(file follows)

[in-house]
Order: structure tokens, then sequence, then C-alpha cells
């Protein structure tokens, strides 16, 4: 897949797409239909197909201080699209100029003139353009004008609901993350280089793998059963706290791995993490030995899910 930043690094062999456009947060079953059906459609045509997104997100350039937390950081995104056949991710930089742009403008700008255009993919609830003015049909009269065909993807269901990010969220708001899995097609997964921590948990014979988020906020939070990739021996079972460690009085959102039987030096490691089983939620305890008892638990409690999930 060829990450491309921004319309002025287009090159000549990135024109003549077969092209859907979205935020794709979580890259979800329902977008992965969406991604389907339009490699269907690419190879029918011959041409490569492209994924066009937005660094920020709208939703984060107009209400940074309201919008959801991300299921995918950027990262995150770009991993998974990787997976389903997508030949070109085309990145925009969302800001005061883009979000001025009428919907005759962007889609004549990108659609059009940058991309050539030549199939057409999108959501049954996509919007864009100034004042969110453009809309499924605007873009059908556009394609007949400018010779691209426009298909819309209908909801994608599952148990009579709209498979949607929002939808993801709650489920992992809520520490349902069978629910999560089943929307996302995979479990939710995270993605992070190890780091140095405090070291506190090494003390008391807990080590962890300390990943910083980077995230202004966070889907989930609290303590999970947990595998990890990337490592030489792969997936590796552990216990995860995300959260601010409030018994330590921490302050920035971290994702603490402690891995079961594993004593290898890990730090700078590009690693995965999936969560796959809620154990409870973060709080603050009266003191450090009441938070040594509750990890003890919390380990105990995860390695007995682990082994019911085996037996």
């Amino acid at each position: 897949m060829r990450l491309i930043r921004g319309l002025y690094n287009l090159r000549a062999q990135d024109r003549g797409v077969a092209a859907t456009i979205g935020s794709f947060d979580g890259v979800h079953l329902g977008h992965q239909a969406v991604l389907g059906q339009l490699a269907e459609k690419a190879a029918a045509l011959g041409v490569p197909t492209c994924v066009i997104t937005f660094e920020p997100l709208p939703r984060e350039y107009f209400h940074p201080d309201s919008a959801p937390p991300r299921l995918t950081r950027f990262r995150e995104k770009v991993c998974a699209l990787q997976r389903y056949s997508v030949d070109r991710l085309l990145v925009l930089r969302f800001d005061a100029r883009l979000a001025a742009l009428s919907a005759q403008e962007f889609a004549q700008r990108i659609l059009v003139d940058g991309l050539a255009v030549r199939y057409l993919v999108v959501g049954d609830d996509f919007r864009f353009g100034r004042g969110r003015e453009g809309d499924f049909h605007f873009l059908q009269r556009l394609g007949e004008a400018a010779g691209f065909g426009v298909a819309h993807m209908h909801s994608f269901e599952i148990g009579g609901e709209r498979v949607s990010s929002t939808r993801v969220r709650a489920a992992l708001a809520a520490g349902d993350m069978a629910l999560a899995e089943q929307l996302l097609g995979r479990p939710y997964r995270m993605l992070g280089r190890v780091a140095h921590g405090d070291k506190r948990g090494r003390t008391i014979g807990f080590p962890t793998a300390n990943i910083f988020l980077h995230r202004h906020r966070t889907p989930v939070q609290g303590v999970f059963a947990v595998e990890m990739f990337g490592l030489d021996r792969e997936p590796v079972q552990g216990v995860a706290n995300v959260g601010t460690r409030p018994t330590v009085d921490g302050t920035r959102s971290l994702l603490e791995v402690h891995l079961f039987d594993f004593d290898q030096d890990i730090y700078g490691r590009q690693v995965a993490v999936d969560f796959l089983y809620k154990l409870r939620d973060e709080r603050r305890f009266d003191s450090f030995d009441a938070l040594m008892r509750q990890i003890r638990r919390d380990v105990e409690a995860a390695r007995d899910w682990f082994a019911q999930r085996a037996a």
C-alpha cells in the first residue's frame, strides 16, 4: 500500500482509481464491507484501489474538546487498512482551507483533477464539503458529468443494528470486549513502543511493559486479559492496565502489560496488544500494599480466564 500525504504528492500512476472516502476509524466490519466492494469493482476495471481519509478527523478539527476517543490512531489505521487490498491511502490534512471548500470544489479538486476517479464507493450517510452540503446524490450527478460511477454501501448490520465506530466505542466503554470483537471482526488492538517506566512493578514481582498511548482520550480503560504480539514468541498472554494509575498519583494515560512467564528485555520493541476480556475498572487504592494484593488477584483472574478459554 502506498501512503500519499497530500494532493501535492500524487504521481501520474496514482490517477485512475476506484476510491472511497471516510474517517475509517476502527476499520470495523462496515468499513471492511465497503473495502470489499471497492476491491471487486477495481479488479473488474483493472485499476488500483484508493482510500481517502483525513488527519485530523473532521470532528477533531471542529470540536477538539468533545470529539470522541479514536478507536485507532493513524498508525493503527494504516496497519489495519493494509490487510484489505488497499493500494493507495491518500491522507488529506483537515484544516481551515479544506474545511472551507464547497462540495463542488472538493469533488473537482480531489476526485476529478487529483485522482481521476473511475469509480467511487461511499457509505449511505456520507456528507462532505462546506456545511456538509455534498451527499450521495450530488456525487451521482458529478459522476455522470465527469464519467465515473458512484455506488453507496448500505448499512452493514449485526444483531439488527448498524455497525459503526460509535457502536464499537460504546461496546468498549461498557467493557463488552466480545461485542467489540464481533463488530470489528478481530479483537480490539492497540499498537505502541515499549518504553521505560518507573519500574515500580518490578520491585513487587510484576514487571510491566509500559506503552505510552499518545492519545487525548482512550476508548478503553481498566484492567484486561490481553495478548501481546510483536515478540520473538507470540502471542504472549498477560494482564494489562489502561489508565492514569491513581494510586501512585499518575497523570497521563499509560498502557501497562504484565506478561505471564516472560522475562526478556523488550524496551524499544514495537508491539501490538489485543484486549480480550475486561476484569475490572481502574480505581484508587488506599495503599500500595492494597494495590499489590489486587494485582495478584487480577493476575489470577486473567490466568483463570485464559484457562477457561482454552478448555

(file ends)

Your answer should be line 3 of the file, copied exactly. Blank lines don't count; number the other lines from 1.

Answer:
């Protein structure tokens, strides 16, 4: 897949797409239909197909201080699209100029003139353009004008609901993350280089793998059963706290791995993490030995899910 930043690094062999456009947060079953059906459609045509997104997100350039937390950081995104056949991710930089742009403008700008255009993919609830003015049909009269065909993807269901990010969220708001899995097609997964921590948990014979988020906020939070990739021996079972460690009085959102039987030096490691089983939620305890008892638990409690999930 060829990450491309921004319309002025287009090159000549990135024109003549077969092209859907979205935020794709979580890259979800329902977008992965969406991604389907339009490699269907690419190879029918011959041409490569492209994924066009937005660094920020709208939703984060107009209400940074309201919008959801991300299921995918950027990262995150770009991993998974990787997976389903997508030949070109085309990145925009969302800001005061883009979000001025009428919907005759962007889609004549990108659609059009940058991309050539030549199939057409999108959501049954996509919007864009100034004042969110453009809309499924605007873009059908556009394609007949400018010779691209426009298909819309209908909801994608599952148990009579709209498979949607929002939808993801709650489920992992809520520490349902069978629910999560089943929307996302995979479990939710995270993605992070190890780091140095405090070291506190090494003390008391807990080590962890300390990943910083980077995230202004966070889907989930609290303590999970947990595998990890990337490592030489792969997936590796552990216990995860995300959260601010409030018994330590921490302050920035971290994702603490402690891995079961594993004593290898890990730090700078590009690693995965999936969560796959809620154990409870973060709080603050009266003191450090009441938070040594509750990890003890919390380990105990995860390695007995682990082994019911085996037996």